Global Aging Changes Everything

Source: Reason

“From Ninja Economics comes the incredible chart showing that ‘for the first time ever there are now more people in the world older than 65 than younger than 5.’ At first blush, this might seem like a vaguely interesting fact and not much else. But in reality, this development will affect virtually every aspect of our future lives. First and foremost, it means that the global human population will start to fall, since aging populations have fewer kids (and as Reason’s Ronald Bailey notes, global fertility rates have been falling for years). The impact on the world’s economy will be staggering, especially since there are effectively no known cases where long-term economic growth takes place against the backdrop of a shrinking population….What will an older world look like…It’s not at all clear. One of the great things about capitalism and free markets is that they are constantly changing what gets produced and consumed. ‘Creative destruction,’ Joseph Schumpeter famously wrote, is ‘the process of industrial mutation that incessantly revolutionizes the economic structure from within, incessantly destroying the old one, incessantly creating a new one.’ For all the recent talk about ‘late capitalism,’ the increasingly capitalistic global economy that has emerged over the past half-century or more has been pretty great for most people…That should give us some faith that we’ll figure out a way to increase living standards even in a world whose population is shrinking.”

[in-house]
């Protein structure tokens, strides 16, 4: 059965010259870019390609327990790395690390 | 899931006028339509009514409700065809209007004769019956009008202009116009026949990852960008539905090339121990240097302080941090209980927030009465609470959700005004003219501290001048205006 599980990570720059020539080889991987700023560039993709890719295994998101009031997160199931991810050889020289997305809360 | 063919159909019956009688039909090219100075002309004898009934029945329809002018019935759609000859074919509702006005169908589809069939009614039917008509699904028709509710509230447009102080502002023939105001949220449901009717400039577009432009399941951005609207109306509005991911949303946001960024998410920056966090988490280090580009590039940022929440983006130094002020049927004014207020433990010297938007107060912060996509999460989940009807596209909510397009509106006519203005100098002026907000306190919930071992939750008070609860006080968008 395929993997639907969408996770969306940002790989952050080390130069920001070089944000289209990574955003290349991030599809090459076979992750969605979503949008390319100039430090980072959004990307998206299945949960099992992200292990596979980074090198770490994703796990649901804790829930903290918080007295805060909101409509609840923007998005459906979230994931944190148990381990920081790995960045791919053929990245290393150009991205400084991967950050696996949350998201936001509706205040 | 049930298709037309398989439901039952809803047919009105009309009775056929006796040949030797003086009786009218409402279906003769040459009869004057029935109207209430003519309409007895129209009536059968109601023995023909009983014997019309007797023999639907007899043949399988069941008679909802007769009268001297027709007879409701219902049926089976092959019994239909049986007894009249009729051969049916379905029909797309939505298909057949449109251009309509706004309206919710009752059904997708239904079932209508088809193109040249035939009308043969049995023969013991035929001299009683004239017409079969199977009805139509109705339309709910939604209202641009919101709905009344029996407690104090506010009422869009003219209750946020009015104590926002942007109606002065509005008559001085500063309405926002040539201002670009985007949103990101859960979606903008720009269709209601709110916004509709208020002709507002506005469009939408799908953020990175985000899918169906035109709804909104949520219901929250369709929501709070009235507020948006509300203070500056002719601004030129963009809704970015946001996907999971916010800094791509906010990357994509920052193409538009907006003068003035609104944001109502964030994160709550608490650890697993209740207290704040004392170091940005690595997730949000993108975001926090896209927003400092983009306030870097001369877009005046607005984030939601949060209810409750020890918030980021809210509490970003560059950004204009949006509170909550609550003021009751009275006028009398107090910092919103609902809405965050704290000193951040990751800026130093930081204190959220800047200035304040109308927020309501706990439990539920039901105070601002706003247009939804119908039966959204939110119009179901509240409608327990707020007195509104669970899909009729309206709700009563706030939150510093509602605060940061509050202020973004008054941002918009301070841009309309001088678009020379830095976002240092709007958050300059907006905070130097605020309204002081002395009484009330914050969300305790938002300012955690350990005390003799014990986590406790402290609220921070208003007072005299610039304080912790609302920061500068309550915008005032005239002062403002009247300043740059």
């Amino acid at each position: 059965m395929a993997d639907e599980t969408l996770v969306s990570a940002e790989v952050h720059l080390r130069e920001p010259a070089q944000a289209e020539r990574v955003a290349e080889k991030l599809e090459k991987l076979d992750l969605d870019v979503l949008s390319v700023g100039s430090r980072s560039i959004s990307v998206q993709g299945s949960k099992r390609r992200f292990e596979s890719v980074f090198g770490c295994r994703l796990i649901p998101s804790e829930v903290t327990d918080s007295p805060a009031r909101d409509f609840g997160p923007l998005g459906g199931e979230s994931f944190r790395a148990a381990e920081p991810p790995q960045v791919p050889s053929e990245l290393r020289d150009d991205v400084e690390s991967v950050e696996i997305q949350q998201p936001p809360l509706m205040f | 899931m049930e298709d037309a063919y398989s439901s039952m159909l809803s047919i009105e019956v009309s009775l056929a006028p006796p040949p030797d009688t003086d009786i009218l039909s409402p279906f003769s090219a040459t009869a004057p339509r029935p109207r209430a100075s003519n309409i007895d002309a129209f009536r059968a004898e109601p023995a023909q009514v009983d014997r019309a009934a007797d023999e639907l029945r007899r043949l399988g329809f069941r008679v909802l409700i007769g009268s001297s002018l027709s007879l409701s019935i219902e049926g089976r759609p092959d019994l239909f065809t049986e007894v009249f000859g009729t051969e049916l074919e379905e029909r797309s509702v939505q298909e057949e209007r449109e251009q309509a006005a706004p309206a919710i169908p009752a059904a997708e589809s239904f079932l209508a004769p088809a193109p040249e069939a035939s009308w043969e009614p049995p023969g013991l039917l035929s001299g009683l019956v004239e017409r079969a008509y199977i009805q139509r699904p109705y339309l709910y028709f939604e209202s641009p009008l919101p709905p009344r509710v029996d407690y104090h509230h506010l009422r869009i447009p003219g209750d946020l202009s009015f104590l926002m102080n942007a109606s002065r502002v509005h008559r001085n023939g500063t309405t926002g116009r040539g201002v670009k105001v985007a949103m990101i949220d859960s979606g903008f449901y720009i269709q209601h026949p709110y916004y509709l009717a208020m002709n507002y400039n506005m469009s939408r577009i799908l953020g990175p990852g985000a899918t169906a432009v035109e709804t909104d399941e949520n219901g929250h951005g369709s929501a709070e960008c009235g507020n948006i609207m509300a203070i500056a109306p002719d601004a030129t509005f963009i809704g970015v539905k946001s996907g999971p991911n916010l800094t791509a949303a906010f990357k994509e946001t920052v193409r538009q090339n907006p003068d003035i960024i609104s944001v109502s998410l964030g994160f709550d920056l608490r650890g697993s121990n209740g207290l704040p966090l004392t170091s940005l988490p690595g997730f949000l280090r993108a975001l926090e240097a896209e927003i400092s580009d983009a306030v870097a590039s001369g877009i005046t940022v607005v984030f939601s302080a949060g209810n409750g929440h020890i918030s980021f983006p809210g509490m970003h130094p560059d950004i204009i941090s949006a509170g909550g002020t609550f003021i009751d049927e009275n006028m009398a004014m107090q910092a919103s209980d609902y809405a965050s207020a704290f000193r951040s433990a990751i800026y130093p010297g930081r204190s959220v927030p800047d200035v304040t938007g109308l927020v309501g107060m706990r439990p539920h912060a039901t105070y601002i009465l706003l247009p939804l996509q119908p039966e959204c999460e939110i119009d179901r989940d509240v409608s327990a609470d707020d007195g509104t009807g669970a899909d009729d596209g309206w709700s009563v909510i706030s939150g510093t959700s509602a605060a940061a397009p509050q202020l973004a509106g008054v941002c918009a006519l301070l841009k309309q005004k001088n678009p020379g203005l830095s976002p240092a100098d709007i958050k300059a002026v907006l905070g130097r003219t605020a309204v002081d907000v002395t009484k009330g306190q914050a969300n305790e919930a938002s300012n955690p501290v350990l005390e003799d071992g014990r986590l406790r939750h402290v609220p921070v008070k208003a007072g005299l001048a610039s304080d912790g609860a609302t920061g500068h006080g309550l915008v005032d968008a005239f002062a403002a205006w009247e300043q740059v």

Gold steadies as Trump’s tariff threat supports dollar

Spurce: CNBC

“Gold was little changed on Monday as the dollar gained after U.S. President Donald Trump threatened to raise tariffs on Chinese goods, escalating Sino-U.S. trade tensions and prompting investors to sell riskier assets. U.S. President Donald Trump on Sunday said he would raise tariffs on $200 billion worth of Chinese goods this week. He also said he would target a further $325 billion of Chinese goods with 25 percent tariffs ‘shortly,’ essentially covering all products imported into the United States from China. ‘We are seeing the markets reacting to uncertainty about trade talks. It is creating some nervousness in the markets. The dollar is a tad stronger, countering some of the potential moves we would have seen otherwise in gold,’ said Ole Hansen, commodity strategist at Saxo Bank….Physical demand for the metal had been robust last week with India and Singapore leveraging the correction in prices ahead of a key gold-buying festival.”